by gissell corado
Study and research scripts to determine how they should be directed.
Select plays or scripts for production, and determine how material should be interpreted and performed.
Identify and approve equipment and elements required for productions, such as scenery, lights, props, costumes, choreography, and music.
Plan details such as framing, composition, camera movement, sound, and actor movement for each shot or scene.
Consult with writers, producers, or actors about script changes, or "workshop" scripts, through rehearsal with writers and actors to create final drafts.
Management of Personnel Resources — Motivating, developing, and directing people as they work, identifying the best people for the job.
Judgment and Decision Making — Considering the relative costs and benefits of potential actions to choose the most appropriate one.
Reading Comprehension — Understanding written sentences and paragraphs in work related documents.
Active Learning — Understanding the implications of new information for both current and future problem-solving and decision-making.
Monitoring — Monitoring/Assessing performance of yourself, other individuals, or organizations to make improvements or take corrective action.
5 items that describe working conditions
Freedom to Make Decisions — How much decision making freedom, without supervision, does the job offer?
Time Pressure — How often does this job require the worker to meet strict deadlines?
Importance of Being Exact or Accurate — How important is being very exact or highly accurate in performing this job?
Face-to-Face Discussions — How often do you have to have face-to-face discussions with individuals or teams in this job?
Frequency of Decision Making — How frequently is the worker required to make decisions that affect other people, the financial resources, and/or the image and reputation of the organization?
The education needed for this career is a four year bachelor’s degree. Employees in these occupations usually need several years of work-related experience, on-the-job training, and/or vocational training.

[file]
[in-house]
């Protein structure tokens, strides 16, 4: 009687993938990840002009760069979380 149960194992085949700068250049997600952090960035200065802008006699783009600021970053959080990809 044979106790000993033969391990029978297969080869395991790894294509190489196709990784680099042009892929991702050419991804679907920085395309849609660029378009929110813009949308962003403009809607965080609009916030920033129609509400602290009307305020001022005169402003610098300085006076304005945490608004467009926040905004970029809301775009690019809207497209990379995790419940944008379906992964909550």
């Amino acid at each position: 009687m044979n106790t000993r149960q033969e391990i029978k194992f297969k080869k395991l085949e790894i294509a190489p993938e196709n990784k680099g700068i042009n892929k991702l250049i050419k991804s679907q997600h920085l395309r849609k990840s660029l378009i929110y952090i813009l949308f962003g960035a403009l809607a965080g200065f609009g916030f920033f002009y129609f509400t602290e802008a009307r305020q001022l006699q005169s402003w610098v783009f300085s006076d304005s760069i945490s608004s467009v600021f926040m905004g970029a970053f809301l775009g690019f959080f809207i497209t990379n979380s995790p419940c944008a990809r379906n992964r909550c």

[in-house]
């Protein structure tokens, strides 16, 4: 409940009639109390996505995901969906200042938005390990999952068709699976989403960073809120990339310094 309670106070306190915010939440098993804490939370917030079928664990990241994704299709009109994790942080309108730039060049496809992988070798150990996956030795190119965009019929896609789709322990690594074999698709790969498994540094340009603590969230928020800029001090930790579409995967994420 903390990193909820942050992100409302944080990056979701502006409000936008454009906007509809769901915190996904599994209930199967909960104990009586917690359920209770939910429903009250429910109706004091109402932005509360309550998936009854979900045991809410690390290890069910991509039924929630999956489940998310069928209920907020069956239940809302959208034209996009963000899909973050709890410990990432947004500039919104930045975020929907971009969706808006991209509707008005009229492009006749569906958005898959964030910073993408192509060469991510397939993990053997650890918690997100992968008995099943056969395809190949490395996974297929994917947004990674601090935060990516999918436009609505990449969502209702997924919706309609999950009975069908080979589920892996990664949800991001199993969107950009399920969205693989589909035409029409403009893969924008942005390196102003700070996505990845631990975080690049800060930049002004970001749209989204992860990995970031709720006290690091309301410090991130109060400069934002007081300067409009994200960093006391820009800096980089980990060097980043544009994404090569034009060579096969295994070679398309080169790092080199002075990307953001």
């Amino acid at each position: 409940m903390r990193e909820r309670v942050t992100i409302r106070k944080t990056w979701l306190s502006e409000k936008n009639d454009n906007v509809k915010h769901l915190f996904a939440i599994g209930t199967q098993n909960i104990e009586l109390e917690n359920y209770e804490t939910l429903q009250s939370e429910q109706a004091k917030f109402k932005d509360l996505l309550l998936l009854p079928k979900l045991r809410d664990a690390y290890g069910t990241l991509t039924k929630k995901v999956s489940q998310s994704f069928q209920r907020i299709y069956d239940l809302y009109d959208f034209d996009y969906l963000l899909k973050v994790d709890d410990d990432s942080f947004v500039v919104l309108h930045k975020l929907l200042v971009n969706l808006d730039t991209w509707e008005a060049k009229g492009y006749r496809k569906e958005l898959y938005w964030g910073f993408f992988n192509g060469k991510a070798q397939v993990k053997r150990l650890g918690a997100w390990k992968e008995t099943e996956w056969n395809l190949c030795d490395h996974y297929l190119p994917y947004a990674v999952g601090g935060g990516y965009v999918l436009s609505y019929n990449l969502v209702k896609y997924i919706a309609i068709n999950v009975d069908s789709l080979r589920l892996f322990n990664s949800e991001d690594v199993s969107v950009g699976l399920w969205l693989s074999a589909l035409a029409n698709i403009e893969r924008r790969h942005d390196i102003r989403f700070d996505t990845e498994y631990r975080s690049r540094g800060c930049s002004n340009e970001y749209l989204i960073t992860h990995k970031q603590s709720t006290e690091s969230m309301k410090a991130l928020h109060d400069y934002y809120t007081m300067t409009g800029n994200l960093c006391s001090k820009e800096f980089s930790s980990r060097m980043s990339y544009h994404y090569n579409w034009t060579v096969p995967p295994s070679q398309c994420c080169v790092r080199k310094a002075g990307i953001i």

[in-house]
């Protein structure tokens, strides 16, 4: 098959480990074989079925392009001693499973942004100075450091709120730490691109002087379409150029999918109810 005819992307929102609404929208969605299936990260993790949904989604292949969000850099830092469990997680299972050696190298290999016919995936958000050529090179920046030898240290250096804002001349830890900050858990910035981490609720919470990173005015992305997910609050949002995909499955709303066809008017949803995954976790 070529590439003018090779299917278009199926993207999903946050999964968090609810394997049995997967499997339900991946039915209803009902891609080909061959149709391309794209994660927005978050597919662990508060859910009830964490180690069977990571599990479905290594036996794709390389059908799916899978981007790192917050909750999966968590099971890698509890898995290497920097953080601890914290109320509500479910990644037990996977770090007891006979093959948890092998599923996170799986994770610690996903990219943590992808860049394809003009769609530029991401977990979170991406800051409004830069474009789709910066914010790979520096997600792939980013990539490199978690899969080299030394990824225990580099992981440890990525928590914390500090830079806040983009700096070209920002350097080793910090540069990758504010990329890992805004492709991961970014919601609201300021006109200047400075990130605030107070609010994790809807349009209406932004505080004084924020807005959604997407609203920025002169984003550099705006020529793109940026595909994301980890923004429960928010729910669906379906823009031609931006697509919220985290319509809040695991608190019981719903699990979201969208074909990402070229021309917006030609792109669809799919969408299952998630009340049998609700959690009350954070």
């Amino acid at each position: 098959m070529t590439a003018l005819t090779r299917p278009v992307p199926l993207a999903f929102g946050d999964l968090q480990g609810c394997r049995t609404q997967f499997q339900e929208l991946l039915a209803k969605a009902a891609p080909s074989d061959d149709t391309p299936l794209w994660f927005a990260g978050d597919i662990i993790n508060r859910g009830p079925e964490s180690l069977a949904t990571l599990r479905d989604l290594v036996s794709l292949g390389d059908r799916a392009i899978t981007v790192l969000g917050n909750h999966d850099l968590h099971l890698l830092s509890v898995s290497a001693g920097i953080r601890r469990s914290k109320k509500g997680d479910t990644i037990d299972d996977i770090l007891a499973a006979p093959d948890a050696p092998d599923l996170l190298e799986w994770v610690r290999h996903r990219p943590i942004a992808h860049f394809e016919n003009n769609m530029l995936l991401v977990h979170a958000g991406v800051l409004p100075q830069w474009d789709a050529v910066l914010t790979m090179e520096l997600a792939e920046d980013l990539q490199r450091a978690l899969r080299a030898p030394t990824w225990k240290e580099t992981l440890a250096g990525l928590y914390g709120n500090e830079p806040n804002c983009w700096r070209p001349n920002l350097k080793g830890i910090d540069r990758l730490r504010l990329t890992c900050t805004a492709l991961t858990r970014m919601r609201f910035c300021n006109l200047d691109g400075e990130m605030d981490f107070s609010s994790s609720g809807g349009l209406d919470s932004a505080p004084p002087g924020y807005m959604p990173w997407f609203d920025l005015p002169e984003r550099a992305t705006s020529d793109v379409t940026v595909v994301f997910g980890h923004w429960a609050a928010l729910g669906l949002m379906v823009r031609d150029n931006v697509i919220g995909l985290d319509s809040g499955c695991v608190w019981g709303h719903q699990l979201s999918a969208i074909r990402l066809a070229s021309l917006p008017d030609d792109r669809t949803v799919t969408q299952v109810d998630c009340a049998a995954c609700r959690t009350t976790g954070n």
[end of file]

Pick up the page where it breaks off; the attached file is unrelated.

3 Interests that would be helpful if going to this career
Enterprising — Enterprising occupations frequently involve starting up and carrying out projects. These occupations can involve leading people and making many decisions. Sometimes they require risk taking and often deal with business.
Artistic — Artistic occupations frequently involve working with forms, designs and patterns. They often require self-expression and the work can be done without following a clear set of rules.
Conventional — Conventional occupations frequently involve following set procedures and routines. These occupations can include working with data and details more than with ideas. Usually there is a clear line of authority to follow.
3 work values
Independence — Occupations that satisfy this work value allow employees to work on their own and make decisions. Corresponding needs are Creativity, Responsibility and Autonomy.
Recognition — Occupations that satisfy this work value offer advancement, potential for leadership, and are often considered prestigious. Corresponding needs are Advancement, Authority, Recognition and Social Status.
Achievement — Occupations that satisfy this work value are results oriented and allow employees to use their strongest abilities, giving them a feeling of accomplishment. Corresponding needs are Ability Utilization and Achievement.